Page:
Facebook, Twitter and Television are the lead COVID-19 news sources in Africa

Facebook, Twitter and Television are the lead COVID-19 news sources in Africa

A survey conducted by Abjel Communications, a social enterprise communications agency operating across Africa has found that social media, alongside television have played a vital role in communicating news about COVID-19.

  • Facebook and Twitter are the most useful platforms for accessing COVID-19 news
  • Television is still the most dependable traditional news source for many on the continent
  • Ghana’s communication adjudged the best with Nigeria and Zimbabwe coming in as the worst

The survey examined how Africans are accessing news updates on the pandemic; which countries are best at delivering crucial information and which are failing.

COVID-19 cases have continued to rise across the continent, as those in the Far East and Europe fall. Identifying the most effective communication methods and media platforms will be essential to successful COVID-19 information dissemination.

The survey revealed the rising impact and importance of social media in sharing COVID-19 news with Facebook and Twitter playing key roles. The two social media platforms were tied at 43% each for being the ‘most useful’ for accessing COVID-19 information. Other platforms, such as Instagram (7%) and search engine Google (7%) appear to have far less of an impact.

Social media use across the continent is growing, with the number of Facebook users put at 139m, according to a Forbes article in 2018. Facebook accounts for 63 per cent of all social media traffic across the continent for the past 12 months, with Twitter just under four per cent according to data from statcounter.com. This only serves to highlight how important certain platforms are as avenues for COVID 19 information distribution.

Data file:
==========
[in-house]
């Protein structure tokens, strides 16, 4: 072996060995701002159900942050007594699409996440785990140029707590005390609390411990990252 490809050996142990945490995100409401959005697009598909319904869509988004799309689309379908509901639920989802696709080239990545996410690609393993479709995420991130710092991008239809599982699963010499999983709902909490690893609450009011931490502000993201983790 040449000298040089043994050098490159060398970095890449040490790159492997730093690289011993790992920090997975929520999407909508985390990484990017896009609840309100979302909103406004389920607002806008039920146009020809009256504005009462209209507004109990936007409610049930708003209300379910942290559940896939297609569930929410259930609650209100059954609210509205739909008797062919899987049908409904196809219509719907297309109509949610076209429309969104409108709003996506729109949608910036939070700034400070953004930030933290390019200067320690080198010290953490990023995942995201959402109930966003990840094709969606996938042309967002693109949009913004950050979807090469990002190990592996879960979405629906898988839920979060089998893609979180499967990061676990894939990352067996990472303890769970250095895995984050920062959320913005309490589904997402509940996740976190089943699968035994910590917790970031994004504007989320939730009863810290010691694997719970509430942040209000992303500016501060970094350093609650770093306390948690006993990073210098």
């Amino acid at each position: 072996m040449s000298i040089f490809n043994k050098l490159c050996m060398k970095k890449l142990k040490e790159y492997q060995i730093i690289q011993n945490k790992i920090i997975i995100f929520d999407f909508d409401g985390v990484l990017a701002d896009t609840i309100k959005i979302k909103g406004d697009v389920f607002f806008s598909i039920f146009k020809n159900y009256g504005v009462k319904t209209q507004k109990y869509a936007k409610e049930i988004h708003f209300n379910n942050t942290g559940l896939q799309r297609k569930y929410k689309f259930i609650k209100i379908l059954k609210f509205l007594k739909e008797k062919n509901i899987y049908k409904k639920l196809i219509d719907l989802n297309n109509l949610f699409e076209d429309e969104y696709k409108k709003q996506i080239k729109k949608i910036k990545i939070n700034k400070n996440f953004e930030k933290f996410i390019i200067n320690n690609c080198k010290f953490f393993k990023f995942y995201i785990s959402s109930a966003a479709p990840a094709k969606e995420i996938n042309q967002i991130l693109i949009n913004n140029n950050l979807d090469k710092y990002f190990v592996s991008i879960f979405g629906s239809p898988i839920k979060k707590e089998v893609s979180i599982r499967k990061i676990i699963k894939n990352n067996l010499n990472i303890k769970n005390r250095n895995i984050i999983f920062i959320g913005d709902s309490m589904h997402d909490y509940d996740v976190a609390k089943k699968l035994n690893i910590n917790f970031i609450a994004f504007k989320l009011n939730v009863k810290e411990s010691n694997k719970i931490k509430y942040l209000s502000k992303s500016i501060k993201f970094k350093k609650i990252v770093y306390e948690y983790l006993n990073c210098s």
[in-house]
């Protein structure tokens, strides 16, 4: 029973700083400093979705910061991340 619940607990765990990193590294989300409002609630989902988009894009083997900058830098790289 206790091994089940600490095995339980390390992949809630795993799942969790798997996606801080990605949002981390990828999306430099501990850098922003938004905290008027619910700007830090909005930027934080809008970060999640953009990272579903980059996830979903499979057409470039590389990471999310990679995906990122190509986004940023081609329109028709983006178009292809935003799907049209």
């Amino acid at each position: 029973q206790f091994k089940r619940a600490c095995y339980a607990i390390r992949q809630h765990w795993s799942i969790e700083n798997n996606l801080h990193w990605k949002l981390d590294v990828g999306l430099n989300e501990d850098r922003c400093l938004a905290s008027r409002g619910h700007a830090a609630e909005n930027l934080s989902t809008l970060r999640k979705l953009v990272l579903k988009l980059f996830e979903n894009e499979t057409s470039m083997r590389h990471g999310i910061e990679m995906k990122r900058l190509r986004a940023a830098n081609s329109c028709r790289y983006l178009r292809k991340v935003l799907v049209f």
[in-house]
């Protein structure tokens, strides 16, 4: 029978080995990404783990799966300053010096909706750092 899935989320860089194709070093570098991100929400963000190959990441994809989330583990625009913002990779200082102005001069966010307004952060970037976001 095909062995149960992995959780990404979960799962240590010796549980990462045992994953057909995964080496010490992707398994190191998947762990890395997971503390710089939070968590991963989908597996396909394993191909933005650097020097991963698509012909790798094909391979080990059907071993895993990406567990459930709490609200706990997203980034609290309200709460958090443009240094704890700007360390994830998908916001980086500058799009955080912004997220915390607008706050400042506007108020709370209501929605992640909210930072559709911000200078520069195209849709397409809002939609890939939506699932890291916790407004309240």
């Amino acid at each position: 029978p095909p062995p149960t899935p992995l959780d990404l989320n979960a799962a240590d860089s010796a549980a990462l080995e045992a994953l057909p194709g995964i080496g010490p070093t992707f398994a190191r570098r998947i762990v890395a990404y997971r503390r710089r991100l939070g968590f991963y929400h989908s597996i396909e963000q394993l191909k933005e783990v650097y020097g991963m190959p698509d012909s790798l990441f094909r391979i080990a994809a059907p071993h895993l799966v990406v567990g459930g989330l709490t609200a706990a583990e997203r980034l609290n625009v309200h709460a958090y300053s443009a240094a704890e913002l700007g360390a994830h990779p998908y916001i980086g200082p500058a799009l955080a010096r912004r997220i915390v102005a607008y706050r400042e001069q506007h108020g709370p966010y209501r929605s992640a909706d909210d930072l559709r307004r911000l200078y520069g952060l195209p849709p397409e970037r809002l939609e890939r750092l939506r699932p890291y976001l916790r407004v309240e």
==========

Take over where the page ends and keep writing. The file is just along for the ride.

The survey also assessed the best and worst country communications in this crisis.

Ghana came out top, with more than a third of respondents (35%) recognising the country’s communication efforts. These efforts include at least 11 public addresses by President Nana Akufo Addo. In addition, the nation’s health ministry posts daily COVID-19 data on both Facebook and Twitter.

South Africa was rated second (21%) and Cabo Verde third (14%).

Frequency of updates (62%), clarity of message (46%) and the credibility of information (38%) were the main reasons for respondents’ choices.

However, the news was not so good for Nigeria, Zimbabwe and Uganda, who were deemed the worst three countries at communicating COVID-19 news. The lack of updates (35%) and clarity of message (28%) were key factors in their low ranking.

Adisa Amanor Wilks, Managing Director of Abjel Communications, said: “As communications experts, it is important that we understand how people are accessing COVID-19 information across various countries on the continent. During a crisis, it is vital that information is accessible to all. In order to achieve this, communication must be designed around where the target audience is actively seeking this information and what that audience expects in terms of frequency and credibility. For those countries struggling to reach their citizenry, hopefully, this survey data will offer some direction.”

The survey was conducted on 22nd May 2020 and was completed by 1,025 respondents from across Africa.